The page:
Two years ago, nearly 300 schoolgirls were abducted by terrorist group Boko Haram. Almost all of them are still missing.
The Nigerian teenagers were taken from their school in Chibok on April 14, 2014.
Since then, 57 have escaped. Nobody knows where the rest are, but reports speculate they have been sold into slavery, forced into marriage or given as "prizes" to other terrorists.
More recently, the United Nations said they were being drugged and used as suicide bombers.
The UN's child agency believes one in five suicide attacks by Boko Haram are now done by children. Three quarters of the children used in such attacks are girls, says Unicef.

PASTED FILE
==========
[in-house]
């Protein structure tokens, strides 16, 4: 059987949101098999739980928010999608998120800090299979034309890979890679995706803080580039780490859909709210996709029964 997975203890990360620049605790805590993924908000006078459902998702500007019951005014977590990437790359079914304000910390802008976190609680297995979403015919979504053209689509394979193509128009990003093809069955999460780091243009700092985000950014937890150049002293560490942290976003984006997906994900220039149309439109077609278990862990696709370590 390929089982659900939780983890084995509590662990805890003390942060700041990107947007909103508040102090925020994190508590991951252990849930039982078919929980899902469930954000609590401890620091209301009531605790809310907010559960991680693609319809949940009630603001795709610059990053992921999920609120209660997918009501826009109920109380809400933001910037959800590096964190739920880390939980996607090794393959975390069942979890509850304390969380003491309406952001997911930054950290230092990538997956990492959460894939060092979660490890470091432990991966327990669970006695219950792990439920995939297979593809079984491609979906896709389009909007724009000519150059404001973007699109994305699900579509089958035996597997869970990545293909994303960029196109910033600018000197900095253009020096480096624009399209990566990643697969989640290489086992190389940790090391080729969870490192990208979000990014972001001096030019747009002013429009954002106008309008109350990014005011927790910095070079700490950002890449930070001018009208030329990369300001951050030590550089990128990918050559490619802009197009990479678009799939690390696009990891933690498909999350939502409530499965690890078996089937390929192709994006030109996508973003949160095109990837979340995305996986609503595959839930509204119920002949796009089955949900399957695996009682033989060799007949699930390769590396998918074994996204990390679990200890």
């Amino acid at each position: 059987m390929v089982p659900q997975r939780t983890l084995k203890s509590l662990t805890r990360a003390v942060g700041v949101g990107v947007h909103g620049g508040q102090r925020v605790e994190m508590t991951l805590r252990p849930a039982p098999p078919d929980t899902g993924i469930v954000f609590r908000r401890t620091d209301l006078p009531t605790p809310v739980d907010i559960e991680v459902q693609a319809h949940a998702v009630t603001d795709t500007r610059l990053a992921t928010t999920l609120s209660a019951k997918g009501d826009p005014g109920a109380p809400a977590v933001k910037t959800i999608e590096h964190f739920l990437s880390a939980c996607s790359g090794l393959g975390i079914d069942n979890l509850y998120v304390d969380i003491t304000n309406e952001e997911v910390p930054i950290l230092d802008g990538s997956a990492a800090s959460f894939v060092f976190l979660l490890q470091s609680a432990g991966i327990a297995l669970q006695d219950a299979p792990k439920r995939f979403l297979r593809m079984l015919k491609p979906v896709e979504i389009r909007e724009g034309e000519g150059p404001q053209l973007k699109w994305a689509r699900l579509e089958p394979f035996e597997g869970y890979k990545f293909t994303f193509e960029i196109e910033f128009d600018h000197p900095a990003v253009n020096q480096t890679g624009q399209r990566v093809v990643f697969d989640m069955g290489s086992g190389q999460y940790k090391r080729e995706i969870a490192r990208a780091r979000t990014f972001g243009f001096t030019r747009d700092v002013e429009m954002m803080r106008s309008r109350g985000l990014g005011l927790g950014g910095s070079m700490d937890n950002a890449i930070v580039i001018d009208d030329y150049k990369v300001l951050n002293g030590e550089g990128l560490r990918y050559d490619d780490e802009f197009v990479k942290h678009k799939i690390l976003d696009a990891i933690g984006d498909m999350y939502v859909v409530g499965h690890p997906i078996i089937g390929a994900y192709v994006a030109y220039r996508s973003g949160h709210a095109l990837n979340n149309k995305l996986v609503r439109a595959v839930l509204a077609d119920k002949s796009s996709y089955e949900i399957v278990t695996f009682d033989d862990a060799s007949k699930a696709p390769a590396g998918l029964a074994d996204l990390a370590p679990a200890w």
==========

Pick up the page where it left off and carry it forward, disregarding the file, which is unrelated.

Despite the lengthy, high-profile #BringBackOurGirls campaign, 219 of them have yet to return home.
"Urgent action is needed, not only to protect the innocent. We need to prosecute the terrorists," Paul Coleman of the ADF International charity told HuffPost UK. "The human rights organisation is urging the International Criminal Court to finally hold members of Boko Haram to account."